Getting excited about smaller houses may seem like a modern charm, but this is true to some extent. While we may have many discussions about the merits of smaller houses and how to maximize every square inch of space, the last decade or so is just one chapter in a conversation that has been going on for generations. Take the bungalow house, for example. Real estate property
When British colonialists created the style of bungalows, they temporarily settled in India during the 19th century and looked for properties that could be built quickly to provide shelter in the sun. “Typically, the exterior of a bungalow-style house, also called a craftsman’s house, looks balanced and linear, but not necessarily symmetrical,” says Sarah Fishburne, trend and design director for The Home Depot. “Bungalow-style homes typically have a covered porch with square columns that serve as a greeting point for the house, plus a sloping roof and double-walled windows.”
When the colonialists returned to Britain, they brought this aspect home and the style began to appear on the English coast. But it wasn’t until this type of architecture hit California in the 1890s and 1920s – as Los Angeles was beginning to grow – that bungalows became the de facto model for single-family properties. Architects Charles and Henry Greene were responsible for introducing it to Pasadena, but the bungalows were soon found in the United States and adopted by various names. Frank Lloyd Wright, for example, built prairie-style houses in the Midwest, which is a variant of the bungalow.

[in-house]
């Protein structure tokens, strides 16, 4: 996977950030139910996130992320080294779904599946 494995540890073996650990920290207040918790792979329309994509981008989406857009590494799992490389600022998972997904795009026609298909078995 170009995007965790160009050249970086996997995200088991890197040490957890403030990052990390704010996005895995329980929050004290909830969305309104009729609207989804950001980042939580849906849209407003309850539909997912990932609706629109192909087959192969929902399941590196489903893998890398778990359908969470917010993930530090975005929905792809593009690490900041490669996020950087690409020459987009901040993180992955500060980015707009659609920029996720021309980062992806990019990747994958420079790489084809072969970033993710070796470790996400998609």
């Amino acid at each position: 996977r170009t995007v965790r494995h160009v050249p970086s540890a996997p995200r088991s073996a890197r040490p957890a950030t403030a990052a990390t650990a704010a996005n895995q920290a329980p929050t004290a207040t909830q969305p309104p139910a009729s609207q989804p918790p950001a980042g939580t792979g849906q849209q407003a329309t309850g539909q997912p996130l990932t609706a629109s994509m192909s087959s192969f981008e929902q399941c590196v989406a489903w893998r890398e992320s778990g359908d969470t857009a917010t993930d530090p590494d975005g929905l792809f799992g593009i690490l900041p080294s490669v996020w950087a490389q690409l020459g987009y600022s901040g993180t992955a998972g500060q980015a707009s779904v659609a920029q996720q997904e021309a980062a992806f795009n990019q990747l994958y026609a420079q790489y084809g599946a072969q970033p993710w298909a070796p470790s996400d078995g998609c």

“Along with the roof design, other basic architectural elements of bungalow style homes include a triangular knee brace used to attach the roof to the front of the house, creating a sloping design,” Fishburne continues.
Generally, classic bungalows usually have stories from one to a year and a half, with the second floor mostly in front of the house. The long covered porch is reached by a series of stairs at the entrance, and the rest of the common areas opens onto an interconnected plan. Not a lot of space, but the bungalows usually have lots of built-in ones, especially living room shelves and dining room columns, which add character inside and out. In other words, it is a timeless aesthetic that will always feel comfortable with a family, even if there is not much space.
“The bungalow style is simple but detailed,” adds Fishburne. “From the large balcony to the typical one-story floor plan, the architecture evokes a sense of nostalgia and affordability that resonates with many homeowners.”